Before the Digital Era: the European Design of the Novel The course will trace the development of the modern literary genre par excellence through some of its great milestones from the 17th century to the present. Works by Austen, Flaubert, Dostoevsky, Queiròs, Mann, Roth, Woolf, Lampedusa and Rodoreda. Lazarillo de Tormes, Jane Austen: Pride and Prejudice, Flaubert: Madame Bovary, Dostoevsky: Crime and Punishment, Eça de Queirós: The City and the Mountains, Thomas Mann: Death in Venice, Joseph Roth: Radietskymarsh, Virginia Woolf: Mrs. Dalloway, Giuseppe Tomasi di Lampedusa, The Leopard, Mercé Rodoreda: The Time of the Doves
Terms: Spr | Units: 5 | UG Reqs: GER:DB-Hum, WAY-A-II, WAY-ED | Grading: Letter (ABCD/NP)

DLCL 152A: DLCL Film Series: Rebel With a Cause (DLCL 354A)

This quarter's film series will examine the representation of resistance, rebellion, and revolt in international cinema. Starting with Michael Almereyda's biographical drama Experimenter (2015), we will examine Stanley Milgram's studies on complicity, conformity, and resistance in his famous experiments on following instructions to inflict pain. From there we will move to canonical cinematic representations of acts of resistance like Florian Henckel von Donnersmarck's The Lives of Others (2006), Jean-Pierre Melville's Army of Shadows (1969), and Sergei Eisenstein's Battleship Potemkin (1925) to discuss why these films have been canonized as some of the most suspenseful and powerful films of all time. Viewing Marcel Carné's Children of Paradise (1945), filmed during the Nazi Occupation of France, and Victor Erice's The Spirit of the Beehive (1973), filmed during the Franco regime in Spain, will allow us to discuss the ways that cinema itself is used as a tool of resistance. And discussi more »
This quarter's film series will examine the representation of resistance, rebellion, and revolt in international cinema. Starting with Michael Almereyda's biographical drama Experimenter (2015), we will examine Stanley Milgram's studies on complicity, conformity, and resistance in his famous experiments on following instructions to inflict pain. From there we will move to canonical cinematic representations of acts of resistance like Florian Henckel von Donnersmarck's The Lives of Others (2006), Jean-Pierre Melville's Army of Shadows (1969), and Sergei Eisenstein's Battleship Potemkin (1925) to discuss why these films have been canonized as some of the most suspenseful and powerful films of all time. Viewing Marcel Carné's Children of Paradise (1945), filmed during the Nazi Occupation of France, and Victor Erice's The Spirit of the Beehive (1973), filmed during the Franco regime in Spain, will allow us to discuss the ways that cinema itself is used as a tool of resistance. And discussing Walter Salles' Motorcycle Diaries (2004), Francisco Vargas' The Violin (2005), and Quentin Tarantino's Inglourious Basterds (2009) will allow us to explore the ways that resistance in diverse forms from unexpected actors can lead to movements that may or may not change the world. Discussion will focus on analyzing the structures, actors, and acts of resistance, rebellion, and revolt in international film. In particular we will look at who resists and why; how a rebel's identity and social position affects his or her political engagement; and how different forms of resistance can create movements that evolve from grassroots, across governments, and around the globe. In our study of representations of resistance across different schools and cultures of cinema, film technologies, and cinematic history, we will also address the ways that film creates suspense and intrigue, represents cause and effect, and prompts questions of ethics. Screening Schedule: April 4 Experimenter (2015) Michael Almereyda , April 11 Army of Shadows (1969) Jean-Pierre Melville, April 18 Children of Paradise (1946) Marcel Carné , April 25 Battleship Potemkin (1925) Sergei Eisenstein, May 2 The Lives of Others (2006) Florian Henckel von Donnersmarck, May 9 Motorcycle Diaries (2004) Walter Salles, May 16 The Violin (2005) Francisco Vargas, May 23 The Battle of Algiers (1966) Gillo Pontecorvo, June 6 The Spirit of the Beehive (1973) Victor Erice , and June 13 Inglourious Basterds (2009) Quentin Tarantino.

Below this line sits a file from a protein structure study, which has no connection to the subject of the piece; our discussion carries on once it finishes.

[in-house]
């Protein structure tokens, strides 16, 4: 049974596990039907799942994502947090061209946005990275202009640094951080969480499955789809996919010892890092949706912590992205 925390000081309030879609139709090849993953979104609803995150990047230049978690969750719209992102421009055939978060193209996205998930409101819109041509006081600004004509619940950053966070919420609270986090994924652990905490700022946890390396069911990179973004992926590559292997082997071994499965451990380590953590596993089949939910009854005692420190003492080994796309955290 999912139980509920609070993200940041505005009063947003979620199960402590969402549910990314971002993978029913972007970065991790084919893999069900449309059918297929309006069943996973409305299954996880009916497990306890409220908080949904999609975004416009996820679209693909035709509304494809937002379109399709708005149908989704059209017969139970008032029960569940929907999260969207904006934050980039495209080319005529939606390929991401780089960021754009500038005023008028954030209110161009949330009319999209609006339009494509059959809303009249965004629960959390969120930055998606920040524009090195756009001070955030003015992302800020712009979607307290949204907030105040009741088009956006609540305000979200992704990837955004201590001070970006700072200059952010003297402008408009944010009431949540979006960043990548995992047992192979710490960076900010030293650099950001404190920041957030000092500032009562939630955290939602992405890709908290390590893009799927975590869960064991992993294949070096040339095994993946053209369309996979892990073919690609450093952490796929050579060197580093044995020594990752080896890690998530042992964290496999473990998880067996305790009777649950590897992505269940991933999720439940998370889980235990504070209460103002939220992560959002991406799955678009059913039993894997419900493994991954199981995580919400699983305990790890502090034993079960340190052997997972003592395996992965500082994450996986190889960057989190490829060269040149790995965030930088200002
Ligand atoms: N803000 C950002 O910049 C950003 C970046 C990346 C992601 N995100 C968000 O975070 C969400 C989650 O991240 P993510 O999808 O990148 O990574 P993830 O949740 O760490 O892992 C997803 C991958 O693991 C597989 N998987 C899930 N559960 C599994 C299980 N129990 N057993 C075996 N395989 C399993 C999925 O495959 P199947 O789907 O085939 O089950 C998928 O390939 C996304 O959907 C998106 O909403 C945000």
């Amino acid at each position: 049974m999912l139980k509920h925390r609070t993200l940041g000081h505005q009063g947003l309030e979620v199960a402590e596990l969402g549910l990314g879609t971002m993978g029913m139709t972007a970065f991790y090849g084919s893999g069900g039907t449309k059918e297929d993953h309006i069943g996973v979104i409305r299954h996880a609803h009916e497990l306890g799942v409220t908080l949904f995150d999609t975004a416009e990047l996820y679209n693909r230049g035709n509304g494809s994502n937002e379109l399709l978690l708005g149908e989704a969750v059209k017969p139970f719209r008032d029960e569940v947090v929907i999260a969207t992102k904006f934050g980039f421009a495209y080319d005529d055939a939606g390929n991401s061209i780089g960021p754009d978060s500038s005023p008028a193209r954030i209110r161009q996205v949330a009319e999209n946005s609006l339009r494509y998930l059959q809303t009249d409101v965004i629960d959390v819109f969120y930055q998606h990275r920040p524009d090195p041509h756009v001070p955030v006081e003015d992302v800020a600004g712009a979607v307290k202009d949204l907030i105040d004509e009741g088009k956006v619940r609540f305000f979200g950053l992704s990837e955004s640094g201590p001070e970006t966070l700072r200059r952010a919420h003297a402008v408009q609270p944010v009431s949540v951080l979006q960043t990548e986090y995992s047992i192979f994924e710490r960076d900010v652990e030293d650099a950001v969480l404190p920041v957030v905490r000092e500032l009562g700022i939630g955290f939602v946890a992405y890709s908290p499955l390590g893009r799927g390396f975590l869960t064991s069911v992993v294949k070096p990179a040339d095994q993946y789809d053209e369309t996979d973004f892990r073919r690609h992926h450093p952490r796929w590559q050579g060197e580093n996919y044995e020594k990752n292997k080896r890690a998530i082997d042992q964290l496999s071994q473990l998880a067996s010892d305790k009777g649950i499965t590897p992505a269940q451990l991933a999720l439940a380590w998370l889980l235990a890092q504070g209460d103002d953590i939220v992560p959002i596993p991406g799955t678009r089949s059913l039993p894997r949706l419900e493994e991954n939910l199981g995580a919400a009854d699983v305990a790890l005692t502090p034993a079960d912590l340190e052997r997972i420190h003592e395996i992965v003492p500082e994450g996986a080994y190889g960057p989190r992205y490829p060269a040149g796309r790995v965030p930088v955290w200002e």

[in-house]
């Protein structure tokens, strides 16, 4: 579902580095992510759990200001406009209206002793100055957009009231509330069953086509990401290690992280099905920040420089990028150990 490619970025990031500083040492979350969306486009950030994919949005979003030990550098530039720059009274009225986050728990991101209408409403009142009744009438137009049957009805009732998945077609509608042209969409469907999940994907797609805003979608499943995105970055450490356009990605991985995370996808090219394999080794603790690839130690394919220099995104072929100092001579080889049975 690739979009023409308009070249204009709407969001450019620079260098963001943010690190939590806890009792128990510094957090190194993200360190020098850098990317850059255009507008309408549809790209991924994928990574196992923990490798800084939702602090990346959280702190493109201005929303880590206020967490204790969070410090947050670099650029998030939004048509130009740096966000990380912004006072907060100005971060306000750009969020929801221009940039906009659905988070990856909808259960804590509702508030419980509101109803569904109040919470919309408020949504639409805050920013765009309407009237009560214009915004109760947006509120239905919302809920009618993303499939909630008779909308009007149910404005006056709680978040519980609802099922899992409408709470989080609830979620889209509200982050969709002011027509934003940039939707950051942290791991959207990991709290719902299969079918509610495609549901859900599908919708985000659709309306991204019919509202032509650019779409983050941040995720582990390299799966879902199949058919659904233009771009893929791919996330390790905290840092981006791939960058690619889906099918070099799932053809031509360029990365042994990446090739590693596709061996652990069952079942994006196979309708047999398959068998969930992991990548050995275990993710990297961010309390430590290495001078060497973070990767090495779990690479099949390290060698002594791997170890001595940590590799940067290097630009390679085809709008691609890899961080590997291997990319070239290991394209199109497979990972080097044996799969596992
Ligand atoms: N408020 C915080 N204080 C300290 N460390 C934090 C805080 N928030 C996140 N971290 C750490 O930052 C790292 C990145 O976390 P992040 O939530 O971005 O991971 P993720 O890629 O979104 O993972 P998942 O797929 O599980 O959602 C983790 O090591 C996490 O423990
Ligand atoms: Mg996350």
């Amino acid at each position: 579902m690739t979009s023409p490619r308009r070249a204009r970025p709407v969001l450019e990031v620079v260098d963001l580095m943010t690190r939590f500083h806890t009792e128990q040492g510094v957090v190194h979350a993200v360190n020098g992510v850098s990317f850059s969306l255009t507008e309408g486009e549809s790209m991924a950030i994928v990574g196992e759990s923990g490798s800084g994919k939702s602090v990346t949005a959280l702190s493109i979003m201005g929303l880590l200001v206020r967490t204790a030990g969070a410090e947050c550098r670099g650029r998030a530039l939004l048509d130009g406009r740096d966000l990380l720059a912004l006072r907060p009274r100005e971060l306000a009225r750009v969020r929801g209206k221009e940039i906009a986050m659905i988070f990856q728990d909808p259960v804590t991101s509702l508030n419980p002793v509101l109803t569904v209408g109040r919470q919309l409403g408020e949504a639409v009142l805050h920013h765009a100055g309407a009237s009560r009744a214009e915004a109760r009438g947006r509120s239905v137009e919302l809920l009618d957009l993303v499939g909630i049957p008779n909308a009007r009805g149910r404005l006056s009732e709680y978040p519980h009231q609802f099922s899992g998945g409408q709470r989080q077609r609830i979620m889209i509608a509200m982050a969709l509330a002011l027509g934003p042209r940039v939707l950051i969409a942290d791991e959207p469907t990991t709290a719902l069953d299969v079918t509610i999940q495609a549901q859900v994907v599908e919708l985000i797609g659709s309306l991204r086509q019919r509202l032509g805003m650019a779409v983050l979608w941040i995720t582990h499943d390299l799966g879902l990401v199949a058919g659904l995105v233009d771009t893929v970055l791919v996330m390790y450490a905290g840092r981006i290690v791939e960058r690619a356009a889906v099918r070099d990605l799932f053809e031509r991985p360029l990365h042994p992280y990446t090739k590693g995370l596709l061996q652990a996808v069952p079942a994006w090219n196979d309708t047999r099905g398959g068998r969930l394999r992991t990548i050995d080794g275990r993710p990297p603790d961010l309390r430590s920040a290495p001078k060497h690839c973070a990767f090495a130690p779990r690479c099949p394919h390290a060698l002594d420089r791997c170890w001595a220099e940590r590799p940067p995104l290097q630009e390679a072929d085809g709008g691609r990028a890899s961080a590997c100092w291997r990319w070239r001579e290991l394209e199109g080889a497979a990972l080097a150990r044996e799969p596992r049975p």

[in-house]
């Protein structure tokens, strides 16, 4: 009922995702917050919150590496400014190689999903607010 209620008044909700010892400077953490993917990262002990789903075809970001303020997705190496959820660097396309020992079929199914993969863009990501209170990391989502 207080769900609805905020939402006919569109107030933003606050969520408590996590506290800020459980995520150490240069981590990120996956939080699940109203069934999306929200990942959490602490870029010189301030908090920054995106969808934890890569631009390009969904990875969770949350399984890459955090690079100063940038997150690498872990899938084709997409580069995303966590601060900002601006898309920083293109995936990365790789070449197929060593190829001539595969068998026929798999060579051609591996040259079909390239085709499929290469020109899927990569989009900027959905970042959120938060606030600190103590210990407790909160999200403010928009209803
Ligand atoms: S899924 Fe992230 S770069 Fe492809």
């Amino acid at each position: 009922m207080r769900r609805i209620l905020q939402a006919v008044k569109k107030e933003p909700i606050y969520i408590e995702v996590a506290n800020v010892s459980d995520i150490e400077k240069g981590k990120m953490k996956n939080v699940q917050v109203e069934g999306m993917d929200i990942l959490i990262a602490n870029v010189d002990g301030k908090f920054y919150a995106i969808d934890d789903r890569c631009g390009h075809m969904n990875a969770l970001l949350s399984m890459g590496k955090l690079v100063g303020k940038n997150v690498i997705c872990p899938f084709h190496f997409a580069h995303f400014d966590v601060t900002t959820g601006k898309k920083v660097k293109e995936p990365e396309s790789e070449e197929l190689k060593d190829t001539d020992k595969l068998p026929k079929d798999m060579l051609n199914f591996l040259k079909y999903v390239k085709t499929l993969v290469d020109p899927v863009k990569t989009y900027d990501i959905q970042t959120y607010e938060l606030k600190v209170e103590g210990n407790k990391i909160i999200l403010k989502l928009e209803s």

Terms: Aut, Win, Spr | Units: 1 | Repeatable for credit | Grading: Credit/No Credit

DLCL 189C: Honors Thesis Seminar

For undergraduate majors in DLCL departments; required for honors students. Planning, researching, and writing an honors thesis. Oral presentations and peer workshops. Research and writing methodologies, and larger critical issues in literary studies.
Terms: Spr | Units: 2-4 | Repeatable for credit | Grading: Satisfactory/No Credit

DLCL 199: Honors Thesis Oral Presentation

For undergraduate majors in DLCL departments; required for honors students. Oral presentations and peer workshops. Regular advisory meetings required.
Terms: Spr | Units: 1 | Grading: Satisfactory/No Credit